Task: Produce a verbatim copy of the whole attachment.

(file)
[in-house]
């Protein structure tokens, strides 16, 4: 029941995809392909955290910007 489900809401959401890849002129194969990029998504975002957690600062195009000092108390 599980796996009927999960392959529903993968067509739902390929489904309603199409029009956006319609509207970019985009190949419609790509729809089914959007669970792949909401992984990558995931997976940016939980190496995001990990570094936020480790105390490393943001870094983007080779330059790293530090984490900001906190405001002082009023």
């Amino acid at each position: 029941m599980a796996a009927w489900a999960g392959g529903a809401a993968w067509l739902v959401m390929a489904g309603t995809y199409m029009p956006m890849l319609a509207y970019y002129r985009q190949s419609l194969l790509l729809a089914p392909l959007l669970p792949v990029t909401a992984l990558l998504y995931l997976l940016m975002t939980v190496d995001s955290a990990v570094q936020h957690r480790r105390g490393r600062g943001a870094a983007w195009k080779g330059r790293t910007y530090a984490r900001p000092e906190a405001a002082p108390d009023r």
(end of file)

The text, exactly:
[in-house]
């Protein structure tokens, strides 16, 4: 029941995809392909955290910007 489900809401959401890849002129194969990029998504975002957690600062195009000092108390 599980796996009927999960392959529903993968067509739902390929489904309603199409029009956006319609509207970019985009190949419609790509729809089914959007669970792949909401992984990558995931997976940016939980190496995001990990570094936020480790105390490393943001870094983007080779330059790293530090984490900001906190405001002082009023």
């Amino acid at each position: 029941m599980a796996a009927w489900a999960g392959g529903a809401a993968w067509l739902v959401m390929a489904g309603t995809y199409m029009p956006m890849l319609a509207y970019y002129r985009q190949s419609l194969l790509l729809a089914p392909l959007l669970p792949v990029t909401a992984l990558l998504y995931l997976l940016m975002t939980v190496d995001s955290a990990v570094q936020h957690r480790r105390g490393r600062g943001a870094a983007w195009k080779g330059r790293t910007y530090a984490r900001p000092e906190a405001a002082p108390d009023r």